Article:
What's the deal with Rahab? (not the prositute)

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Kyle | Forum Activity | Posted: Mon, Dec 10 2012 8:12 PM

I was reading in Isaiah 51 and this is what the note for the 9th verse says about "Rahab":

"One of the names for the mythological dragon from Yahweh’s primordial battle with the forces of chaos. In 30:7, Rahab is figuratively used to represent Egypt."

"Biblical references to the sea monster Rahab fall into two groups: allusions to the dragon defeated at the time of creation (Psa 89:10, Job 9:13; 26:12), and metaphorical references to Egypt (Psa 87:4, Isa 30:7)."

Barry, J. D., Grigoni, M. R., Heiser, M. S., Custis, M., Mangum, D., & Whitehead, M. M. (2012). Faithlife Study Bible (Is 51:9). Bellingham, WA: Logos Bible Software.

My HCSB study bible also says the same thing about Rehab in these verses, it fails however to mention where this information came from. So what I want to know is where on Earth did this information come from? It defiantly isn't explained in the bible, I have never heard anything like this before, this definitely isn't taught in any churches I've been to.

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Graham Criddle | Forum Activity | Replied: Mon, Dec 10 2012 11:07 PM

Hi Kyle

Kyle:
My HCSB study bible also says the same thing about Rehab in these verses, it fails however to mention where this information came from. So what I want to know is where on Earth did this information come from?

It is mentioned by a range of commentaries - some in agreement and some not:

Most scholars today are in agreement that while the exodus events are in the center of the writer’s thinking, they are not by any means all that is there. Rahab is clearly a term for Egypt (cf. 30:7; and Ps. 87:4, where Rahab and Babylon are paired); so also the monster (or “dragon”) is a term for Pharaoh (Ezek. 29:3). But it is also clear that those terms are not limited to those historical referents. As is known from Ugaritic studies, the twisting monster is a figure in the struggles of Baal with the god of the sea, Yam, as is “Leviathan,” which is equated with the monster in Isa. 27:1. Given these facts, and the evidence that the myth of the struggle of the gods with the sea monster was known in one form or another all over the ancient Near East, one has reason to believe that Isaiah is here, as in 27:1, utilizing this acquaintance among the people for his own purposes. It is important to note that the allusions to Near Eastern myths in the Bible all occur after 750 B.C., long after the basic antimythic character of biblical faith had been established. Thus there is an appeal here neither to some current Hebrew myth nor to some original one, now dead. Rather, just as a contemporary poet might allude to the Iliad or the Odyssey, utilizing imagery familiar to his hearers but that is hardly part of their belief system, so Isaiah uses the imagery of the well-known stories of creation to make his point. It was not Baal or Marduk or Ashur who had any claim to being the Creator—it was the Lord alone.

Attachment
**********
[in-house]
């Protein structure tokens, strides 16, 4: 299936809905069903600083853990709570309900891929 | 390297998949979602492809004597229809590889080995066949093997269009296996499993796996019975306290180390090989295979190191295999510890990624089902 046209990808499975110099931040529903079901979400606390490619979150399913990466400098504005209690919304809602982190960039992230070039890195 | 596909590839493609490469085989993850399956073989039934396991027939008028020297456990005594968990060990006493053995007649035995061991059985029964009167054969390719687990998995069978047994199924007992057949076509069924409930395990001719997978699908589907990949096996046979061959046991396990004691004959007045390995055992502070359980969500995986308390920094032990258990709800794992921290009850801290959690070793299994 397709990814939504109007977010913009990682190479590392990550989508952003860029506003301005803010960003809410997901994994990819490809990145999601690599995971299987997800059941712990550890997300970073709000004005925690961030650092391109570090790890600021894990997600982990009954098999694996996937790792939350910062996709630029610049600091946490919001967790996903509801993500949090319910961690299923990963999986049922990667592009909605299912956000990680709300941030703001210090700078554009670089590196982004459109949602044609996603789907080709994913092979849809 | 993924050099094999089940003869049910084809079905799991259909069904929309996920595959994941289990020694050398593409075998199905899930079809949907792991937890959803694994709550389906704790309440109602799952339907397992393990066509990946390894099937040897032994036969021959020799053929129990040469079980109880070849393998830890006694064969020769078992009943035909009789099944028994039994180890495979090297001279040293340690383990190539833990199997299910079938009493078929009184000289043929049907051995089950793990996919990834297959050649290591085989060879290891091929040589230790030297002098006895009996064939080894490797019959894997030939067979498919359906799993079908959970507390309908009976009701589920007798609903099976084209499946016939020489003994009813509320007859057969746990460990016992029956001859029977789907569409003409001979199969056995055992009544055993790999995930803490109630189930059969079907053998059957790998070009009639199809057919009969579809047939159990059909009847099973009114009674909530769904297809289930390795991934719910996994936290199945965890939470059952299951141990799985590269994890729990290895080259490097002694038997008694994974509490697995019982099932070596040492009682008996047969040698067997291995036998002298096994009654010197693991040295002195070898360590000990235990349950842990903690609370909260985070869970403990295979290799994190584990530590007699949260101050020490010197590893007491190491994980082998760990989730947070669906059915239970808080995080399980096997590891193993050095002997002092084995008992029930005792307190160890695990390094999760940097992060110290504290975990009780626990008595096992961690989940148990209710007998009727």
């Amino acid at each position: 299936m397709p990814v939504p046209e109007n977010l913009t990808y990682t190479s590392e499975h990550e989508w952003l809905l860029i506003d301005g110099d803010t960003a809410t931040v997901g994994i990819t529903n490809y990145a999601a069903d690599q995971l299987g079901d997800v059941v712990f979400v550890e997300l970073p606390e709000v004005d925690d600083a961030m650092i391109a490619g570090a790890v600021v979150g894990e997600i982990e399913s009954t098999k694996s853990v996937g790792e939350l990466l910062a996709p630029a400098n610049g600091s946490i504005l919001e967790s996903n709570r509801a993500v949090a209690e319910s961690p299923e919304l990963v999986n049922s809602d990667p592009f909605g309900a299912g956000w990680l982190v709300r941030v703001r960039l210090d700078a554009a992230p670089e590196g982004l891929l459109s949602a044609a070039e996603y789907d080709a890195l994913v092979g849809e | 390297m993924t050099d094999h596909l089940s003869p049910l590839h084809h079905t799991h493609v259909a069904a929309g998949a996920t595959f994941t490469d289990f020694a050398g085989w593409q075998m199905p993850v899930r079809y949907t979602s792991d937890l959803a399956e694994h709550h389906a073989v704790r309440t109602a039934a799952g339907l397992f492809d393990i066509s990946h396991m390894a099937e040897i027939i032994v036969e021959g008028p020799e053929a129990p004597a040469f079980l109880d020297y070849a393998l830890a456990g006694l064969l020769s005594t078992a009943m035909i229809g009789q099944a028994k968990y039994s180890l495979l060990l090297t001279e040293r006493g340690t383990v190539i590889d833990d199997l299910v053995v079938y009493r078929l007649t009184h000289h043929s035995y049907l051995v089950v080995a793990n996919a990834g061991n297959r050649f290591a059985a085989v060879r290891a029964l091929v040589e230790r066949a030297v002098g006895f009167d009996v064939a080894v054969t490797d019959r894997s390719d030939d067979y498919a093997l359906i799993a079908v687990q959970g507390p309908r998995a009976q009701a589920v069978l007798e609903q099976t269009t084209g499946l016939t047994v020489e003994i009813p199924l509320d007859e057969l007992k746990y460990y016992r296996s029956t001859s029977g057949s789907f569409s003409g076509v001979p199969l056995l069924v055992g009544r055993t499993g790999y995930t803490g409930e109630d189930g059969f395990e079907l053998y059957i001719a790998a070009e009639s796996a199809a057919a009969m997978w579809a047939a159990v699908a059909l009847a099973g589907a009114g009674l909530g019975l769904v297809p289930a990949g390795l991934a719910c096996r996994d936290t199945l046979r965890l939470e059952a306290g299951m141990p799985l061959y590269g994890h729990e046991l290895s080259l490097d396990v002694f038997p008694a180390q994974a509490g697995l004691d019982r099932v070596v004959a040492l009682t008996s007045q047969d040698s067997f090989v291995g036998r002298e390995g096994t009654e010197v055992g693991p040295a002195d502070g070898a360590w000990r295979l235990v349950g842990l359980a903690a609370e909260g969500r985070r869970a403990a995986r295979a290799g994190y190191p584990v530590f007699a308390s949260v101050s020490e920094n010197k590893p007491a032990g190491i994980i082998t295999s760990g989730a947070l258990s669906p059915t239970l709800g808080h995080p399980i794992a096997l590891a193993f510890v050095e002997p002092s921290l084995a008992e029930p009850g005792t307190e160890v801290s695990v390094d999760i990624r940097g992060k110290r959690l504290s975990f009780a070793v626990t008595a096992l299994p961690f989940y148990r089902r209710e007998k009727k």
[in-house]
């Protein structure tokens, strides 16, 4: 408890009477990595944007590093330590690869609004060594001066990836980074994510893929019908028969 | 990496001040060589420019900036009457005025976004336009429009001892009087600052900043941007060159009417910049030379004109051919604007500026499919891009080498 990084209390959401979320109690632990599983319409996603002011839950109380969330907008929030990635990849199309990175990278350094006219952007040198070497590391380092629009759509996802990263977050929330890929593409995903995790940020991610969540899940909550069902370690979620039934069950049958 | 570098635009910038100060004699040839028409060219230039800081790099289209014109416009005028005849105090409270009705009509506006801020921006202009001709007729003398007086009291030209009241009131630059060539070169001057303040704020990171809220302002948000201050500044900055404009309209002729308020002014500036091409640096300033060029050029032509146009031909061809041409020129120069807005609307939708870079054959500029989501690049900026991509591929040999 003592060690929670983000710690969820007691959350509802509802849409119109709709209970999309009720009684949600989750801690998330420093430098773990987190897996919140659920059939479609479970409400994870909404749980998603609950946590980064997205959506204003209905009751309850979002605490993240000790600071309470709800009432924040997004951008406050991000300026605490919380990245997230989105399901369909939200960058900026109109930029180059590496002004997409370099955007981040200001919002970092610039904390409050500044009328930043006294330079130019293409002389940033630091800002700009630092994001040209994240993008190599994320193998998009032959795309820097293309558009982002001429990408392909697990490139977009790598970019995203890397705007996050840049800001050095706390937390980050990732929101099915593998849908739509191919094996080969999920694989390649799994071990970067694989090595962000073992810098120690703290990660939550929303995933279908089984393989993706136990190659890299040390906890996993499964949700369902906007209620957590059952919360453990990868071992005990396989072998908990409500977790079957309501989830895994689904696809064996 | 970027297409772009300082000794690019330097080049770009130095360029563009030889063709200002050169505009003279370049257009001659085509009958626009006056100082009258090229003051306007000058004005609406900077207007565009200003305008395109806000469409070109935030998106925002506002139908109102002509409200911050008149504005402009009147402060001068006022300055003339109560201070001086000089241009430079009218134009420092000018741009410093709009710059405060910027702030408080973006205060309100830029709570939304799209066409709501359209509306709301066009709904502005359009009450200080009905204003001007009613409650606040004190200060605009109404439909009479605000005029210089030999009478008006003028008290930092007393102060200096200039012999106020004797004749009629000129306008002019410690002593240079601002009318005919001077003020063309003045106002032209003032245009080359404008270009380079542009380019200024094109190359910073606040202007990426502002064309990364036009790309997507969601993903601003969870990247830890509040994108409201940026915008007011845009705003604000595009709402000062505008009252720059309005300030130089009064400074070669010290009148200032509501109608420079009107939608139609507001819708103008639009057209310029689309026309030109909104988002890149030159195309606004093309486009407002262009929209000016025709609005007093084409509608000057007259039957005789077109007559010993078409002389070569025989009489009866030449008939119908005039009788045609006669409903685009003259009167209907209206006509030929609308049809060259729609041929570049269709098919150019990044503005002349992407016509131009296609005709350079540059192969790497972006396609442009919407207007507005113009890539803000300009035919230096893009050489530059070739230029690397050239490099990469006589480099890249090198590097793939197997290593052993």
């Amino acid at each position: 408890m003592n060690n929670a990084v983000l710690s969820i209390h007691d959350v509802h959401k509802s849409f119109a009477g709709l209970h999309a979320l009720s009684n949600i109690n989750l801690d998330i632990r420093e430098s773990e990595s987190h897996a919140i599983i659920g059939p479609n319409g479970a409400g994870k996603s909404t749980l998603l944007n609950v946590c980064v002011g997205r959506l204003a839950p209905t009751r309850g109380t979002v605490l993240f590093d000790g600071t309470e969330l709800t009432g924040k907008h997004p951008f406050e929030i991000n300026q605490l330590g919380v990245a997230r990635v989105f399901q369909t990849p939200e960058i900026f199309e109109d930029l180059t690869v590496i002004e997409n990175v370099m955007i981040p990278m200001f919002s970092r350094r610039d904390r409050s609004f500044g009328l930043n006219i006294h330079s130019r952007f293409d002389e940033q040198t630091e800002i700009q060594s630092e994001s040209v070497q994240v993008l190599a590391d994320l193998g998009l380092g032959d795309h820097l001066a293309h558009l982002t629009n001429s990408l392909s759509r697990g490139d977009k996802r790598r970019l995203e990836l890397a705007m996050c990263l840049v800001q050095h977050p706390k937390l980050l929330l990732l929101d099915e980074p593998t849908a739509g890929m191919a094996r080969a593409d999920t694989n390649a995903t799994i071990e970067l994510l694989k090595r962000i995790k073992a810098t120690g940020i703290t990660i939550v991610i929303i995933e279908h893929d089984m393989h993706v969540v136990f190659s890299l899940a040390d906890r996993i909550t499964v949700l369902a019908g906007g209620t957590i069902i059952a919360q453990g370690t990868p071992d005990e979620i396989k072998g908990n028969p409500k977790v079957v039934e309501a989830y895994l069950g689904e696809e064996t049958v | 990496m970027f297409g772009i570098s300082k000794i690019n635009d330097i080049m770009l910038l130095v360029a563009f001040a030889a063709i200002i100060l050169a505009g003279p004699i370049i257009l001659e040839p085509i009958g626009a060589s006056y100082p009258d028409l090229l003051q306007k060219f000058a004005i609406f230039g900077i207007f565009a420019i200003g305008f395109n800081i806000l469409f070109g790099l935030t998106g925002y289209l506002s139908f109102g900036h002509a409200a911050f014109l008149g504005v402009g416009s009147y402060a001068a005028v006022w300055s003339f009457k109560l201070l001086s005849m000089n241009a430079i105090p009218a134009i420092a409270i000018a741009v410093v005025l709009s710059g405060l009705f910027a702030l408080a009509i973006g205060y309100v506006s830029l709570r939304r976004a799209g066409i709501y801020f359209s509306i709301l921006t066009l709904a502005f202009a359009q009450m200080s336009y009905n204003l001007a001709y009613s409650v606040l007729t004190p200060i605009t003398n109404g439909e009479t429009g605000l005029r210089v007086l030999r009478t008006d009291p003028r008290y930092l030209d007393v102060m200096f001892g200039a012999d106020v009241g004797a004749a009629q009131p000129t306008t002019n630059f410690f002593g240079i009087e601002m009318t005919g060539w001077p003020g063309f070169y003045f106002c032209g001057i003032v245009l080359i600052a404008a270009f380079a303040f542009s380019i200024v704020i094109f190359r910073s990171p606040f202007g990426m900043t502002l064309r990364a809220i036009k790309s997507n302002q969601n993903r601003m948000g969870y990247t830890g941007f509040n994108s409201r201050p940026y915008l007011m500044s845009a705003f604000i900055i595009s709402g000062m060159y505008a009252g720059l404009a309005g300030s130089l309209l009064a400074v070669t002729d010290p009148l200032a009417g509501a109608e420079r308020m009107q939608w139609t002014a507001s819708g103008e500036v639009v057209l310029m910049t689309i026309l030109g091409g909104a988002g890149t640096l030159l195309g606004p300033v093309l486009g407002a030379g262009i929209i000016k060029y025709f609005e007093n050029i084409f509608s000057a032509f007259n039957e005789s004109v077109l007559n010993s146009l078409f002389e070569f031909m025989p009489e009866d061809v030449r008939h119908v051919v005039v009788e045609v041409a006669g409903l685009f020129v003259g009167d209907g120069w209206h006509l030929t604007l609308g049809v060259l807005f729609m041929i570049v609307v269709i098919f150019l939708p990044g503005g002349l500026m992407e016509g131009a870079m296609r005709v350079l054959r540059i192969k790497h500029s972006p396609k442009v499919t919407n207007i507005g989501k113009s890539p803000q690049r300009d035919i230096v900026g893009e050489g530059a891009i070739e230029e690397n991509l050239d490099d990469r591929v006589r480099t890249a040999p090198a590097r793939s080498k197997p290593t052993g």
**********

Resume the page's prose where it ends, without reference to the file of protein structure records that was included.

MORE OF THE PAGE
John N. Oswalt, The Book of Isaiah, Chapters 40–66 (, The New International Commentary on the Old TestamentGrand Rapids, MI: Wm. B. Eerdmans Publishing Co., 1998), 341-42.